Labour MP Stella Creasy speaking with her newborn baby strapped to her in the chamber of the House of Commons
Be serious for a moment. Parliament is a place of work, not a crèche. Most parents cannot take their babies to the workplace and Westminster is no exception. ‘Mothers in the mother of all parliaments are not to be seen or heard it seems,’ she harrumphed on Twitter, where she has also noted that mask awareness is not all it could be in Westminster.
So why take a baby into such a dangerous environment? God save us all from the crazed entitlement of new mothers.
Why can’t Stella just take her fully paid up maternity leave then employ a nanny or have day-care, like every other working mum?
It’s all over for the high street
Tumbleweed is blowing down London’s Oxford Street. Debenhams closed its doors forever in May, Selfridges is up for sale, House of Fraser is shutting its flagship premises in January.
John Lewis has reduced its retail space by 50 per cent and Westminster Council has just approved plans for Marks & Spencer to reduce its shop floor space by a third. Say it’s not so. Is this the end for the famous shopping street?
Where will the menfolk of London panic buy scarves for their wives on Christmas Eve?
Here and elsewhere it is hard to see how department stores can survive when shopping is so curated, targeted; a precision-honed pastime. Browsing on the internet is time efficient, but I feel nostalgic for the days of wandering around department stores, checking the softness of every jumper, the hang of a pleat, the strength of a juicer, the texture of a lipstick.
It is oddly soothing and brings a peace of mind that Amazon can never match. But it is over and it isn’t coming back.
Is Madge looking for her marbles?
If we all agree not to be shocked by Madonna’s shock tactics, surely that will give her a shock she won’t forget?
The 63-year-old’s latest lunatic bid for infamy has been to pose topless. Cultural commentators have yet to decide if this is worse than last month’s confected outrage, where she recreated Marilyn Monroe’s deathbed scene.
What next? I’m hoping she might recreate the Veruca Salt death scene from Willy Wonka, where squirrels chuck her into the nut chute, which is surely where she belongs.
Madonna poses on a bed with her nipple covered by a heart emoji in her latest Instagram post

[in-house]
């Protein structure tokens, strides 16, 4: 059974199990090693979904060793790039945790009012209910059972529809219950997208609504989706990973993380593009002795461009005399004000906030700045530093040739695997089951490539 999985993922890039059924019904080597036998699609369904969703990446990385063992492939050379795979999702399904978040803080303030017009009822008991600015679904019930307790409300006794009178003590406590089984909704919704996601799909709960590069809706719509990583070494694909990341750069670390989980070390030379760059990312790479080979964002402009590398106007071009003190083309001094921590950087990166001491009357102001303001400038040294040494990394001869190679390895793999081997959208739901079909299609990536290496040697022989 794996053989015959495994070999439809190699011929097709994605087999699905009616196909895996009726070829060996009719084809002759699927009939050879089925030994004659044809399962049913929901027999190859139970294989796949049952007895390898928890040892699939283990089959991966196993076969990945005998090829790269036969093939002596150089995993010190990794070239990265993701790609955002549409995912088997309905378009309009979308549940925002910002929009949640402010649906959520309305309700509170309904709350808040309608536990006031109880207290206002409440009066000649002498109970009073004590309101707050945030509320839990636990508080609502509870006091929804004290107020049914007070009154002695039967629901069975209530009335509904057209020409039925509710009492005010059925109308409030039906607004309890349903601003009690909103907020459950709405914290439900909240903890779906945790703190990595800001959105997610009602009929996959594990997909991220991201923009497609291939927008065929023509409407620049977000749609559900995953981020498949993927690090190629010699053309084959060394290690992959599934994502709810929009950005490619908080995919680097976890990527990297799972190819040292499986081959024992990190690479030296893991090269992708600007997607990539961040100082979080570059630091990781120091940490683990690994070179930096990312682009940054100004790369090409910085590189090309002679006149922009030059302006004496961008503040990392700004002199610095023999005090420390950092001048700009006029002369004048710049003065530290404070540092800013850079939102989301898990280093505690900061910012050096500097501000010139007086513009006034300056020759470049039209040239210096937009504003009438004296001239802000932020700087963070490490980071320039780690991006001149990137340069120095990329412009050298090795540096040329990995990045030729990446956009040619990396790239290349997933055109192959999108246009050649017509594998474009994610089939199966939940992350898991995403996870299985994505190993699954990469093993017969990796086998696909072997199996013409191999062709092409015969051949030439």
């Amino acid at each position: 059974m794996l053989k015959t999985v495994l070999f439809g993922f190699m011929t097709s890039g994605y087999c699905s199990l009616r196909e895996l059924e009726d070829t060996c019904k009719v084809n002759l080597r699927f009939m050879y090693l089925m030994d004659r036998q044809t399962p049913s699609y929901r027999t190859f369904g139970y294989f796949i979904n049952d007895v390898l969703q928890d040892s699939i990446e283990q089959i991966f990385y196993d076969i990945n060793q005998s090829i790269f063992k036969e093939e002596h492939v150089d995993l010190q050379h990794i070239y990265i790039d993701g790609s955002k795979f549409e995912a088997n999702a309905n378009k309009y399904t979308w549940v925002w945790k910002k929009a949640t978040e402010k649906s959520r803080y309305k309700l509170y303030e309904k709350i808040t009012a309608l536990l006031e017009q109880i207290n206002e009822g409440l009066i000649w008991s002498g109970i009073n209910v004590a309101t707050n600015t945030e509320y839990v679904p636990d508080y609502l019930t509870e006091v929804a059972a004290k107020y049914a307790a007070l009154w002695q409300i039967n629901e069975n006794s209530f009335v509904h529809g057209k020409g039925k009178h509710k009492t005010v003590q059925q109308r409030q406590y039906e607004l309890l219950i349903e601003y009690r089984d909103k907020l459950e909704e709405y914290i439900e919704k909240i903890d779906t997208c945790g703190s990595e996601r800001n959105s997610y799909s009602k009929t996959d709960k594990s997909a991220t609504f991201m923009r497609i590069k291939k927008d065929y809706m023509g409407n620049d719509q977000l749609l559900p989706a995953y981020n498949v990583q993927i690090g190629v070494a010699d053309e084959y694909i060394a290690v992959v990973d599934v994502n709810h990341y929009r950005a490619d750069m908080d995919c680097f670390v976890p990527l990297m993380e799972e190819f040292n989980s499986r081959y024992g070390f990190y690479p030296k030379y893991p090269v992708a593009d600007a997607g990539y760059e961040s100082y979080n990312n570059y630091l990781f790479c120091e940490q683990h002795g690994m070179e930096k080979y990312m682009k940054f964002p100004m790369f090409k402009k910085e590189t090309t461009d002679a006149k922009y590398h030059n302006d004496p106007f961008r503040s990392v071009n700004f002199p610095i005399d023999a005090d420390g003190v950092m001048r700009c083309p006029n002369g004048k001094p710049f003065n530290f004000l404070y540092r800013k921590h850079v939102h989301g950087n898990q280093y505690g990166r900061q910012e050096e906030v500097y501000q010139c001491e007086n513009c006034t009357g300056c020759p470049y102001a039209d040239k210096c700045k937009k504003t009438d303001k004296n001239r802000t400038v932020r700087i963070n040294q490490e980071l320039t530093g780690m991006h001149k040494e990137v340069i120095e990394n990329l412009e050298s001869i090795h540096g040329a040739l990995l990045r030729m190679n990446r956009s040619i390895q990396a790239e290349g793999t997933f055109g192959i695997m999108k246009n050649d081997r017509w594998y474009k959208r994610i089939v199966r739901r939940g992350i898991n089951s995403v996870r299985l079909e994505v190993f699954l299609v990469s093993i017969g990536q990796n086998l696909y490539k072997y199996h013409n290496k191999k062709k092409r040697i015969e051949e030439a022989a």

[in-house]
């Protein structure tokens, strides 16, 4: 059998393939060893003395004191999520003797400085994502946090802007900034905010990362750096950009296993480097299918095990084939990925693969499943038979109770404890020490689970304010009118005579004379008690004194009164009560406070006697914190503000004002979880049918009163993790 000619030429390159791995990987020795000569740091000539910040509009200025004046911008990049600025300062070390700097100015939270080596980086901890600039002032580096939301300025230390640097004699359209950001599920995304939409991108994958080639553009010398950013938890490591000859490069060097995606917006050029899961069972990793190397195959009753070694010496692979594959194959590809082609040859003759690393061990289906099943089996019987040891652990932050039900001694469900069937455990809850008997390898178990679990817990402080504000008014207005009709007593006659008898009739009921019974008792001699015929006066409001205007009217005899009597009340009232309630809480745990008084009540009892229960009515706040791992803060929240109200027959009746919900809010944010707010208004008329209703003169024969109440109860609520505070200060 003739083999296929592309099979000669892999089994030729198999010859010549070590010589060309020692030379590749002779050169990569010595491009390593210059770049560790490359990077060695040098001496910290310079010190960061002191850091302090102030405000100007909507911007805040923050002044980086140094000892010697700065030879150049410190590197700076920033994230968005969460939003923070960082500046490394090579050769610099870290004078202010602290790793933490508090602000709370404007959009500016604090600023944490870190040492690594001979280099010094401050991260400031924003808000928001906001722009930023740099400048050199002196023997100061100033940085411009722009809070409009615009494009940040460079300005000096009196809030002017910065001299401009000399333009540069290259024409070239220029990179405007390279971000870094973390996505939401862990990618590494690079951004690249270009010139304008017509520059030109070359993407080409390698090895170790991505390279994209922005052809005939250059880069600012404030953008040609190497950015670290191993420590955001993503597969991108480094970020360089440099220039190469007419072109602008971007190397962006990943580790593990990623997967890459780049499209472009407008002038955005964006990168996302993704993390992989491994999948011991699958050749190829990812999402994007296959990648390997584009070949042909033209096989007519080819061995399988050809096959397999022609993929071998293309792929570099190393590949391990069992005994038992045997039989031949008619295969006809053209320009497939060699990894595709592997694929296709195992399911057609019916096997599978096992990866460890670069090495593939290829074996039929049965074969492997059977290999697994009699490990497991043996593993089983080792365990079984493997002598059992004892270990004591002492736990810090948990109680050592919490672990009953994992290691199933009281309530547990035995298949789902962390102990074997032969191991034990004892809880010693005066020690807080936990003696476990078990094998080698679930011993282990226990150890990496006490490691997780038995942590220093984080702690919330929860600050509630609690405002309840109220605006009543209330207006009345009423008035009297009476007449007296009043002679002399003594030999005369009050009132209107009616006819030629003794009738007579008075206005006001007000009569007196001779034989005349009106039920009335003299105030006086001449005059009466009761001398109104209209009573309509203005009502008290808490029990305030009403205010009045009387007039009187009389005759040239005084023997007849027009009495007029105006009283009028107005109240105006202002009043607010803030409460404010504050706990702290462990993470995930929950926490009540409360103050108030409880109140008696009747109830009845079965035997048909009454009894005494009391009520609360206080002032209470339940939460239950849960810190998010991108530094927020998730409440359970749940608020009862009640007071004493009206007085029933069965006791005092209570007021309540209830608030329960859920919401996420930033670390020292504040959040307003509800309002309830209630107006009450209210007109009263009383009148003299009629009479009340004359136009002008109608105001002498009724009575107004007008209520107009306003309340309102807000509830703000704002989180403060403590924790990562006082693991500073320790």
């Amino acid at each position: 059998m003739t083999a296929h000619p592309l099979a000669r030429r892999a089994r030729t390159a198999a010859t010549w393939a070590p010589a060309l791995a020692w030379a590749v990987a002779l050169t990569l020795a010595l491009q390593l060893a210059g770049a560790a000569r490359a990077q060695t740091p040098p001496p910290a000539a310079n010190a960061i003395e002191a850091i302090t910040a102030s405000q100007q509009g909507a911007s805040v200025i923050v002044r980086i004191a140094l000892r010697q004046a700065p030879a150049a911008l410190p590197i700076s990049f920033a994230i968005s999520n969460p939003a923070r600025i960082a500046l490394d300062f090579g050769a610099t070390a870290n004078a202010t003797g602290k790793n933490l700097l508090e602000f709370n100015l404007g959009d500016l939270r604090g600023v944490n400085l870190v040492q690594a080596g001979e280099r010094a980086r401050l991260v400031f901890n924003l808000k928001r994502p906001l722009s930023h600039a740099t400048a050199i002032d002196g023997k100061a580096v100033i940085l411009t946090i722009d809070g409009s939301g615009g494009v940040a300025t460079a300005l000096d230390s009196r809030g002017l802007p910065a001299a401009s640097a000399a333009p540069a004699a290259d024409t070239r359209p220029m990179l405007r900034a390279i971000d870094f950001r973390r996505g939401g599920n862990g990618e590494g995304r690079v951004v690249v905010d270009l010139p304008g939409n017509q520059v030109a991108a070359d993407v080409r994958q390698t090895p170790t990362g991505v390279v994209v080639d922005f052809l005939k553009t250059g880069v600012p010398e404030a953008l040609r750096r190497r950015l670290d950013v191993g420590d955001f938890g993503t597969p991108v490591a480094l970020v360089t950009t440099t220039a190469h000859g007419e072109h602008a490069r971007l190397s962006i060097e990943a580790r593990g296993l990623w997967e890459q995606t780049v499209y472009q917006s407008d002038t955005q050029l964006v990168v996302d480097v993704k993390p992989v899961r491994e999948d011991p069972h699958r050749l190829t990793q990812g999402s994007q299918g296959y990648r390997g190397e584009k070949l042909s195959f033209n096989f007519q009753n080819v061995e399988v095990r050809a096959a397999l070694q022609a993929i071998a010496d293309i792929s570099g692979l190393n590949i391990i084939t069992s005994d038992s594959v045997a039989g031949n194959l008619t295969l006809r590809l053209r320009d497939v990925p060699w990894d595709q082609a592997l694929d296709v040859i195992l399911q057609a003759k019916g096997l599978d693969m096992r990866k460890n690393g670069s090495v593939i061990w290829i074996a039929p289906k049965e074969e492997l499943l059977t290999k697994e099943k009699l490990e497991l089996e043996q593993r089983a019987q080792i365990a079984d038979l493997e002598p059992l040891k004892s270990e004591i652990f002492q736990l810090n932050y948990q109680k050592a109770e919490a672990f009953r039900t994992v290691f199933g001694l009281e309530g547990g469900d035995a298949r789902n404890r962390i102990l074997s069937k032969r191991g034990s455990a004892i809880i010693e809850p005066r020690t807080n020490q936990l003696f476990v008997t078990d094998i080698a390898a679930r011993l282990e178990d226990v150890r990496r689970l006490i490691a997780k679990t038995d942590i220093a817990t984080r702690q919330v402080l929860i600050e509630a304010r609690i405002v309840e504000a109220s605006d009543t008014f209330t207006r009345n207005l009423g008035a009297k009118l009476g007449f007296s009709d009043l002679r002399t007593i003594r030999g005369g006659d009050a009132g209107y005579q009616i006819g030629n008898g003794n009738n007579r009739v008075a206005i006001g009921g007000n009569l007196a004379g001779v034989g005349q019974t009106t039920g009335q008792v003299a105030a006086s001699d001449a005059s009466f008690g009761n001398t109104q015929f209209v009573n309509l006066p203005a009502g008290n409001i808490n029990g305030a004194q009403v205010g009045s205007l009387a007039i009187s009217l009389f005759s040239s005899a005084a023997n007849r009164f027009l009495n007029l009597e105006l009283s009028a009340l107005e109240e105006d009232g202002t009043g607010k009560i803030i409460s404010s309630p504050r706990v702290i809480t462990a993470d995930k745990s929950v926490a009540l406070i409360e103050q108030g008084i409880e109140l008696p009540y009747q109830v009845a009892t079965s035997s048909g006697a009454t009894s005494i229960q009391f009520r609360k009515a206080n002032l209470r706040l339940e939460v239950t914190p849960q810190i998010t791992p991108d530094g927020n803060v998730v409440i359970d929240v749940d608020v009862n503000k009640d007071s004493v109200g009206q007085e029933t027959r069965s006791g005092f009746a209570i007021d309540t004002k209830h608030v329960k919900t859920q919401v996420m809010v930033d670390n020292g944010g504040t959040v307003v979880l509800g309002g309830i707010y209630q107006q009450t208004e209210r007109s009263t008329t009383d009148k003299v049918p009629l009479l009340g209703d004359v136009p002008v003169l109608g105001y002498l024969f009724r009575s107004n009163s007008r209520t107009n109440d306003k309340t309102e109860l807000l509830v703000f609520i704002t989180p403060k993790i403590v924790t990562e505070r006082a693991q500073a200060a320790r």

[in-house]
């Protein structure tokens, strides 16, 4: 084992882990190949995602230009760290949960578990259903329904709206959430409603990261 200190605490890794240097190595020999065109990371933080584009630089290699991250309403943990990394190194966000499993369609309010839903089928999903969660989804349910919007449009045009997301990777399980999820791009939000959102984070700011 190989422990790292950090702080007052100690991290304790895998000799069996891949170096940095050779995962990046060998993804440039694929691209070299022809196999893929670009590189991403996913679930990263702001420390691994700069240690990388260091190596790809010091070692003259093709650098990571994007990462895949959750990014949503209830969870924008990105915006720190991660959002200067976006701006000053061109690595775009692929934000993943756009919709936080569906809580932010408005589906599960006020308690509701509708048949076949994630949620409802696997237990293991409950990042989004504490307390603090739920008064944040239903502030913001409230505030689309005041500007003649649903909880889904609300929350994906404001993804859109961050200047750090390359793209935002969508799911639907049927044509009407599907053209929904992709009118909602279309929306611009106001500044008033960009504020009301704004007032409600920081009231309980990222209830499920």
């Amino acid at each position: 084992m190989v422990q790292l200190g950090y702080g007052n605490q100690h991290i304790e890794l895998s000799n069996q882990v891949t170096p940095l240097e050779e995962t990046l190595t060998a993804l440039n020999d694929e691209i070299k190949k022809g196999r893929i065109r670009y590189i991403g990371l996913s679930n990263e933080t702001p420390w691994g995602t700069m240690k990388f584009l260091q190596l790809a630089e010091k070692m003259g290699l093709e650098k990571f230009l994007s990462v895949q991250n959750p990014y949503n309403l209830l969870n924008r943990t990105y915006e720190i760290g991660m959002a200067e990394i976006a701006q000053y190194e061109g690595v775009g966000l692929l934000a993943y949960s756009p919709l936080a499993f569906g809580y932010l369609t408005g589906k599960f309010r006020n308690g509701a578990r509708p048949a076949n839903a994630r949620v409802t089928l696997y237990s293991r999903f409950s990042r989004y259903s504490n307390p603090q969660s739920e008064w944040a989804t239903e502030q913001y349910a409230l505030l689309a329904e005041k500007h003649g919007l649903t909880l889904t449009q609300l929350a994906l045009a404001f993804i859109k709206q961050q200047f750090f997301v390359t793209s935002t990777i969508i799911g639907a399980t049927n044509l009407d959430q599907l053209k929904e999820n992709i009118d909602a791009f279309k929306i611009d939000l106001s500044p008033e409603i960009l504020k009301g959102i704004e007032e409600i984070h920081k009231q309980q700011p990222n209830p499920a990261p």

Of more interest to Madonna watchers are the peculiar shots of her wearing nothing but a pair of fishnet tights with her head under the bed and a cup of granny tea on the bedside table.
What is she trying to say? And what the hell is she looking for under there? Anneka Rice thinks it is her phone charger, but I am not sure. Here are some other suggestions. Madonna is looking for…
A. Her pants.
B. Her latest terrified young lover.
C. The dignity she lost back in 2015.
D. The tattered remnants of a film career.
E. Her marbles.
F. A pension scheme.
G. Her fall detection alarm.
H. Her credibility.
I. Pop sock or hair scrunchie.
A thousand congrats to Yola, a British singer who has been nominated for two Grammy awards — Best American Roots song (for Diamond Studded Shoes) and Best Americana album (Stand For Myself).
Not bad going for a girl from Bristol! Despite her rootsy nominations, Yolanda Quartey is a 38-year-old sensation from our West Country, not America’s. The daughter of Windrush parents, she survived a difficult upbringing and was once homeless on the streets of London.
Now she is a Nashville star with a beautiful, unforgettable voice and an arsenal of heart- stopping songs.
She could even give dear old Adele a run for her money when it comes to emotional lung power; I just love her.
Nadine’s wrong about the Brits
Culture Secretary Nadine Dorries is against the pop music Brit Awards scrapping gendered categories next year. She told a Parliamentary Committee on Monday that it was ‘quite a sad decision’.
But why Nadine, why? What is the problem? After all, the Grammy Awards, the American equivalent of our humble Brits, have been gender free for over ten years.
Pop star Sam Smith, who identifies as non-binary and was excluded from the Brits categories this year, was among those lobbying for the change. And Sam is right — why should anyone be excluded? Gender has nothing to do with a great song or a terrific performance.
Nadine is anti-woke but is she half-awake, that’s what I want to know? This feels like a knee-jerk reaction, rather than anything properly considered. She feels that if gender categories are scrapped, women won’t be fairly represented in the 2022 Brits, but that is crazy because Adele is going to win everything anyway.
Culture Secretary Nadine Dorries (pictured) is against the pop music Brit Awards scrapping gendered categories next year
Nad’s reasoning for keeping best male and best female categories is that ‘if you wanted to look at who used to win awards for novels and many things in the past, then men always dominated’.
Of course Nadine is a novelist herself and many cruel people have pointed out that there was a reason why she didn’t win the Booker Prize and it had nothing to do with gender. Here is a damp sample from the bedpan povera literary style she has made her own in bestsellers such as The Angels Of Lovely Lane.
‘Emily smelt something that made her mouth water. Turning round she saw an earthenware pot on the kitchen table covered by a tea towel, and instantly tears, which were never far from the surface, sprang to her eyes.’
I smelt something, too, as Nadine might write. Eau de Hokum. Anyway, it is time to celebrate the achievements of artists for the music that they create and the work that they do, irrespective of gender.